Multiple sclerosis (MS) is a neurological condition which affects around 100,000 people in the UK. Most people are diagnosed between the ages of 20-40, but it can affect younger and older people too. Roughly three times as many women have MS as men. [1]

MS is when the body itself attacks the myelin sheath in an auto-immune response. The myelin sheath’s function is to insulate the nerves. When it is compromised it causes the neurotransmitters to function less effectively, slowing or blocking messages between body and brain. This creates tingling sensations, fatigue, tremors, pain and trouble balancing.

Dr Mercola states “While your body does have the ability to repair myelin naturally, this process tends to become less effective as you get older. Now, however, researchers [from University of Cambridge] have uncovered a natural option that might play a major role in boosting the repair of damaged myelin in people with MS: vitamin D.”[2] This emerging research is also presented by the Multiple Sclerosis society.[3]

I have been aware of MS right from the beginning of my reflexology career through my tutor, Julie Crossman, and her experience with her close and continued work with MS sufferers. During my training and professional career it is always the nervous and digestive systems I focus on within a reflexology session for an MS sufferer. A course of Reflexology Lymph Drainage would aim to help too from the auto-immune angle: isolating the immune system reflexes intends to boost and seek rebalance.

Delayed nervous responses such as moving a hand away from a hot surface, or weakening bladder control can be debilitating. The latter example causes further problems because many sufferers deliberately drink less to try to reduce this symptom but in doing so can cause bowel problems and constipation. Less water is not going to help anyone: our bodies need around two litres per day to carry out its vital functions.

ID-100140238My advice alongside following a healthy diet (full of fresh fruit and vegetables and a good water intake), would be to take a high quality Multi Vitamin and Mineral supplement, alongside a Vitamin D supplement (ensuring you intake lots of leafy greens too), Vitamin B complex, as well as boosting your antioxidant levels. The NYRO supplements are superior because they are plant-based and organic, and are synergistic blends. Vitamins and minerals don’t work in isolation so it is important to take a good quality Multi Vitamin and Mineral supplement alongside a healthy diet to give yourself a good foundation.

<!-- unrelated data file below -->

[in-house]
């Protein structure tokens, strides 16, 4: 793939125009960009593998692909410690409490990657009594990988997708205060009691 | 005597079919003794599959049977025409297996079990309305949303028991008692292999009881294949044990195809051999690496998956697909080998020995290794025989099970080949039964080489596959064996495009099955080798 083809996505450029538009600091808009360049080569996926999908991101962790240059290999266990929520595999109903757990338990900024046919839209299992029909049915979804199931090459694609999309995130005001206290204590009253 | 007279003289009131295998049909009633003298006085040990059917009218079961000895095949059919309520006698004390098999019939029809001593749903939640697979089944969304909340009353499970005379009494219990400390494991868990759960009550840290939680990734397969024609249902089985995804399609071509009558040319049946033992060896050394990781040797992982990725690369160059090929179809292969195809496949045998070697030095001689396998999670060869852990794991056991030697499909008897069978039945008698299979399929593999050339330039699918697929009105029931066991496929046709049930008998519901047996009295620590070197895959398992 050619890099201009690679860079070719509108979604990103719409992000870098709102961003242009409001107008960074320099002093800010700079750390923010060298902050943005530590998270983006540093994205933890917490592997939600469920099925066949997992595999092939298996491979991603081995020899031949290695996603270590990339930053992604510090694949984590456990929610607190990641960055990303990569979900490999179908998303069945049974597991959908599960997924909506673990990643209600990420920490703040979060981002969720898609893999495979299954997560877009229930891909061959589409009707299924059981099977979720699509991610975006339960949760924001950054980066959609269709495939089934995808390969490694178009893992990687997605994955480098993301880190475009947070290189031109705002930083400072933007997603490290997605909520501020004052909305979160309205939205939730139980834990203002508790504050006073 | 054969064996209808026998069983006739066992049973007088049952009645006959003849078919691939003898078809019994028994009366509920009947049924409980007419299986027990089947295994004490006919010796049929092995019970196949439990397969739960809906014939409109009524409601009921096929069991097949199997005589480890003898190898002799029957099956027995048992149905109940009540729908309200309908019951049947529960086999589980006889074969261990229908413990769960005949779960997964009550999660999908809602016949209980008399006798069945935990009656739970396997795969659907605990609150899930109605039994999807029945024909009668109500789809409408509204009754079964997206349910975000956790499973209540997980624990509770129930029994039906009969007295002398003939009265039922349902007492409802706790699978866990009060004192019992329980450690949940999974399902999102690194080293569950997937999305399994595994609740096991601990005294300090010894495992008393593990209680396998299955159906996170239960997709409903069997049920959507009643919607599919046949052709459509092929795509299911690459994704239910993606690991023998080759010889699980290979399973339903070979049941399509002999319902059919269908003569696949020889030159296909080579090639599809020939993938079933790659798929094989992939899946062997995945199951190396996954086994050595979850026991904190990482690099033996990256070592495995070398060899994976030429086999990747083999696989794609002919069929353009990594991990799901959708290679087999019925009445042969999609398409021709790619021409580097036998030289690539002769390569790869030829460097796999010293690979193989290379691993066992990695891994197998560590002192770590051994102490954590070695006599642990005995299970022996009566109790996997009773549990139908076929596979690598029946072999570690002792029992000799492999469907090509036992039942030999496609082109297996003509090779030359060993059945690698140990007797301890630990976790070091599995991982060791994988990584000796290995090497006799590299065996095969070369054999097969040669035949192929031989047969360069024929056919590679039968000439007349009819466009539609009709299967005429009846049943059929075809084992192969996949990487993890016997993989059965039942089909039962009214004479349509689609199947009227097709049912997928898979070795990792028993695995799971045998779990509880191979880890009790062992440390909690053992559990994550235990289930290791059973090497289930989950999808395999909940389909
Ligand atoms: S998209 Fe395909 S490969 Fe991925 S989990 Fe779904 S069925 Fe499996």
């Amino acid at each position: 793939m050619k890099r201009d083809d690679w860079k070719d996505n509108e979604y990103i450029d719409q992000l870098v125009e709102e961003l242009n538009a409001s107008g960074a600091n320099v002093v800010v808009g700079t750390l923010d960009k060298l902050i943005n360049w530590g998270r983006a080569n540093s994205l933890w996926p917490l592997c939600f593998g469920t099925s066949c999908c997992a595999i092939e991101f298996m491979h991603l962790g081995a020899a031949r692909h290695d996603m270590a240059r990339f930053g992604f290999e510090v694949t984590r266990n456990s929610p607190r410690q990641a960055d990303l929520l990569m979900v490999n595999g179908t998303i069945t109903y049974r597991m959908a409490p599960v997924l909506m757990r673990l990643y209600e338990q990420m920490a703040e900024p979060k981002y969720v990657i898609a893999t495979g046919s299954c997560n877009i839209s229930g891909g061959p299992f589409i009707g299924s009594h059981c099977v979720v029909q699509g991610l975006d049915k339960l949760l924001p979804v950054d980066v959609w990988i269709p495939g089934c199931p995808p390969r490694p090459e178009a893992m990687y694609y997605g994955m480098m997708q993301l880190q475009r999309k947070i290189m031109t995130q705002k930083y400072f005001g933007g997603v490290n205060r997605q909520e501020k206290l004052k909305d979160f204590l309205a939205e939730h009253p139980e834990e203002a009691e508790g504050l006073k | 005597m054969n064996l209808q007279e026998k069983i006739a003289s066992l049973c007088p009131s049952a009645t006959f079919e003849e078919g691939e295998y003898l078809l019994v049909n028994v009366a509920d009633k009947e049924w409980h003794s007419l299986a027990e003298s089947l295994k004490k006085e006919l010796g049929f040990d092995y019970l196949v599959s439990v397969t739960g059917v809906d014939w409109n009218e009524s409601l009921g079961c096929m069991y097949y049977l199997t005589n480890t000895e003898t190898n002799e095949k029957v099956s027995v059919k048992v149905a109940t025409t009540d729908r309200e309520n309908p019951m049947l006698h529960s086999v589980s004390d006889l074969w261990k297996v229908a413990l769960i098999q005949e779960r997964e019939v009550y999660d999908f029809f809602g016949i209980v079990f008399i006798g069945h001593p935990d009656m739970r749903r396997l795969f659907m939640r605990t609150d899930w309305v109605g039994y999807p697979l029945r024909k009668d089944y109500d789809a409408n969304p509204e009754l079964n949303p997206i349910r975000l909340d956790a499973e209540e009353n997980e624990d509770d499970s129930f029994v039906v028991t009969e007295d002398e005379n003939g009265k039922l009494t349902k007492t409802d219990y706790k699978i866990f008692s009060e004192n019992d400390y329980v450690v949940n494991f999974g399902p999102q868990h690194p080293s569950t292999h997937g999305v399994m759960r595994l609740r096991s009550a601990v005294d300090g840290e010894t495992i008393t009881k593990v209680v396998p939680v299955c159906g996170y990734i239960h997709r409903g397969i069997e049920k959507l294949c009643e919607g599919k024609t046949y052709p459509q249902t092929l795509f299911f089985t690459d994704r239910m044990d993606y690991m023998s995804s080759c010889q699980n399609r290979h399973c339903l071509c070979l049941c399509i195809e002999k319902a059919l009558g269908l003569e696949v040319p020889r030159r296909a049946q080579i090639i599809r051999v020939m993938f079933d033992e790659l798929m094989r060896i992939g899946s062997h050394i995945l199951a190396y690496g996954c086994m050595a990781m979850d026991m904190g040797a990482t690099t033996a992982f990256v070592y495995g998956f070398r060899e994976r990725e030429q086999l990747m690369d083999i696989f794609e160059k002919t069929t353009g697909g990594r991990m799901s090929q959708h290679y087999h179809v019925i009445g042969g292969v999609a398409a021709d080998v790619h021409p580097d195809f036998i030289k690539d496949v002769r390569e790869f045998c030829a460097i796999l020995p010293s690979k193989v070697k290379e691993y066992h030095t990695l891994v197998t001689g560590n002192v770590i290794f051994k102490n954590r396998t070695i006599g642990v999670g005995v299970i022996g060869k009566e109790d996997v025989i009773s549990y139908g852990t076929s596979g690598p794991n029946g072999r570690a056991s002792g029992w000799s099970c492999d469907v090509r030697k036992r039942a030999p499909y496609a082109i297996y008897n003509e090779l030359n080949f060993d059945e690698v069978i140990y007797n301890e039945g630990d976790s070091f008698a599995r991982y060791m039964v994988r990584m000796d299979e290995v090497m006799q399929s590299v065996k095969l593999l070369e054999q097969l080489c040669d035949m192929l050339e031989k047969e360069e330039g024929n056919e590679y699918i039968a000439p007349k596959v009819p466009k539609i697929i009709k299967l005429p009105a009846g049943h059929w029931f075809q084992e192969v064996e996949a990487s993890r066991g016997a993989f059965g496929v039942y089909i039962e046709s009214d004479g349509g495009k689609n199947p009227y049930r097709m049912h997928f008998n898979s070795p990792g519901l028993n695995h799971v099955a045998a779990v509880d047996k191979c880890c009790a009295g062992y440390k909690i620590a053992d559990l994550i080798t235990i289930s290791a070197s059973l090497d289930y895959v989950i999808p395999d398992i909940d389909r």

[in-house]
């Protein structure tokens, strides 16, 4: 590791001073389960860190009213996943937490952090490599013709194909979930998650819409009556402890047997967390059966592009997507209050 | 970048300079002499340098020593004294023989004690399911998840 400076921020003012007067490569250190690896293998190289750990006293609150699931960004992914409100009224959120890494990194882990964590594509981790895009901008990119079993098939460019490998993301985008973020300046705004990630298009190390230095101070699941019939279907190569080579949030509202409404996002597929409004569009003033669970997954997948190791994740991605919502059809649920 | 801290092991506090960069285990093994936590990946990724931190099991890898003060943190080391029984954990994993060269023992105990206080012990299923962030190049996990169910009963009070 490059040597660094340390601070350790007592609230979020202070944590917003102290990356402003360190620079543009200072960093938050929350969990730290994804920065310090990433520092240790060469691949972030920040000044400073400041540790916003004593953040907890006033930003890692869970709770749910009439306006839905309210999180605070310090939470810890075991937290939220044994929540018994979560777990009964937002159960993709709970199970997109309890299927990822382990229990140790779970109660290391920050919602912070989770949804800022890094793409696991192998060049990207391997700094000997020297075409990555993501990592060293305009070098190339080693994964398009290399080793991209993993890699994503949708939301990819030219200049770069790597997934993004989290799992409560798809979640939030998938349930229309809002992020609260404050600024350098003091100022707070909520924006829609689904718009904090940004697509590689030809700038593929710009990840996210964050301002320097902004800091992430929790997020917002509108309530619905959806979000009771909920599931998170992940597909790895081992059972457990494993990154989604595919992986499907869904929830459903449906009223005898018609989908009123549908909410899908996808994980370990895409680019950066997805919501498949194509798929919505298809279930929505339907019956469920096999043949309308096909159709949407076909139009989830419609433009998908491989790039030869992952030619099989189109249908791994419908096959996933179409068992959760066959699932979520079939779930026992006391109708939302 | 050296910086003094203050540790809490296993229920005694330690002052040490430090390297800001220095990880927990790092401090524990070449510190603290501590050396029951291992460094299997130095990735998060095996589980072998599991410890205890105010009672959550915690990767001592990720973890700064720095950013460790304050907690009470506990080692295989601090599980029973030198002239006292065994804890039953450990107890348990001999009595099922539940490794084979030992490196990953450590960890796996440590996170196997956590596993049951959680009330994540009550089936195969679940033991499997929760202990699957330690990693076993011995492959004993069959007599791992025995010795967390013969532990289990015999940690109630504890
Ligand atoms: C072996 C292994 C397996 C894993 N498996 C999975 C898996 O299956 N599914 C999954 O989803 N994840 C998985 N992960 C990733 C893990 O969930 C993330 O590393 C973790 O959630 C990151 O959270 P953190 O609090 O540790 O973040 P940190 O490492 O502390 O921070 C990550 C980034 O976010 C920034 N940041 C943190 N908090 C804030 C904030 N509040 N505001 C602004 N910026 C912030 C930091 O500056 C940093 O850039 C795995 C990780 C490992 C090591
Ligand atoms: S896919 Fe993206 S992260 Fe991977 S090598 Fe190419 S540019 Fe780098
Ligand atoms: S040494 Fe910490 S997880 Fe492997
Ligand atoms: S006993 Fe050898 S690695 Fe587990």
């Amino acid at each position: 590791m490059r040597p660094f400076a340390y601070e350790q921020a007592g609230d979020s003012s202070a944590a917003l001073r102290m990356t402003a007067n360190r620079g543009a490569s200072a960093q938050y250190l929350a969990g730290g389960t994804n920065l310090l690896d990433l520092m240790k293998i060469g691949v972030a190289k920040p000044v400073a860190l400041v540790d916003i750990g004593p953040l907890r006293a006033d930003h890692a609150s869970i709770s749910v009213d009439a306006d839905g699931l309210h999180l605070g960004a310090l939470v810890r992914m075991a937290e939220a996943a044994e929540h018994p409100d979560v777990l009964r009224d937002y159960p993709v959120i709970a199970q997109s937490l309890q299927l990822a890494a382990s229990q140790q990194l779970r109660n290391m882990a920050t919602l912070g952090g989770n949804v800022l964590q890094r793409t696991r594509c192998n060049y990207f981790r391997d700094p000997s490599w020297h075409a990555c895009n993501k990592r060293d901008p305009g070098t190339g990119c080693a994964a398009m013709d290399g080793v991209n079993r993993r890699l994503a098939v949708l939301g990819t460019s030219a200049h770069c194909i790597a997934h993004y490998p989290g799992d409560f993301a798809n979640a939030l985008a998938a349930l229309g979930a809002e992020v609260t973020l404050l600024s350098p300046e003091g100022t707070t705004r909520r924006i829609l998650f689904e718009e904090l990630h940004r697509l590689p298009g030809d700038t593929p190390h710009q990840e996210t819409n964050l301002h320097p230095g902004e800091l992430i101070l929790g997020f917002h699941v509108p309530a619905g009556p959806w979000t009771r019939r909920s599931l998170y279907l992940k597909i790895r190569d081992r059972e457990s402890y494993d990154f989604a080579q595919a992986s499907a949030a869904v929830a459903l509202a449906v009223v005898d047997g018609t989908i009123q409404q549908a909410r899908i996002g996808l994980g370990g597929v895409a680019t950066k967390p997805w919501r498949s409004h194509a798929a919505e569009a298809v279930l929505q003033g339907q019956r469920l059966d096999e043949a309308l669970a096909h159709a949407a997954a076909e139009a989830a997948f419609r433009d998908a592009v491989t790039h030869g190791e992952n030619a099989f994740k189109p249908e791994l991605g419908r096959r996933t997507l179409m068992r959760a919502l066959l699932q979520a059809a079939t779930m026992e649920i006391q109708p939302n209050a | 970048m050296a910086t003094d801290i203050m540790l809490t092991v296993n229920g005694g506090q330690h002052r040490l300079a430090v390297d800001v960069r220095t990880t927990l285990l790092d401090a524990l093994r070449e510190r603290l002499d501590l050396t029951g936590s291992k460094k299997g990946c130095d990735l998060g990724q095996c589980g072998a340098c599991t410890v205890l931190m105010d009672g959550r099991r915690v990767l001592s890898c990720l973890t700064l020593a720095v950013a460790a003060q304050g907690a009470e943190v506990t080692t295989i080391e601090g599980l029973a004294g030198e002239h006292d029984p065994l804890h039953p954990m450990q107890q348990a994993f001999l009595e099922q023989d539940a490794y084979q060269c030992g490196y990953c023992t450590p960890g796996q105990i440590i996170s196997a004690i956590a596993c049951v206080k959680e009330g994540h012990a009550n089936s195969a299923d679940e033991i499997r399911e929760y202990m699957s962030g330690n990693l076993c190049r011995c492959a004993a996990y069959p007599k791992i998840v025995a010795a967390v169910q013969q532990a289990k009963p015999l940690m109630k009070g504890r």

Reflexology can also be beneficial from an emotional angle. Dr Mercola states “More often than not, some form of hidden emotional wound can also be found in patients suffering with autoimmune diseases like MS.” This has also been my findings from other readings of the condition by Ann Gillanders. The profound relaxation that reflexology invokes can create an emotional release for some people.

[1] https://www.mssociety.org.uk/what-is-ms

[2] http://articles.mercola.com/sites/articles/archive/2015/12/21/vitamin-d-multiple-sclerosis.aspx?e_cid=20151221Z2_DNL_art_2&utm_source=dnl&utm_medium=email&utm_content=art2&utm_campaign=20151221Z2&et_cid=DM93237&et_rid=1273927785

[3] https://www.mssociety.org.uk/ms-research/emerging-areas/vitamin-d

Jackie Marsden MAR is a qualified reflexologist and independent consultant (Team Leader) for Neal’s Yard Remedies Organic. Jackie leads and mentors a growing team of consultants (many of whom are therapists integrating organic products into their existing businesses) via the NYRO social selling channel, holding regular team meetings, one-to-one coaching via phone and facetime, and a closed facebook group. All views are my own.

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Image courtesy of Praisaeng at FreeDigitalPhotos.net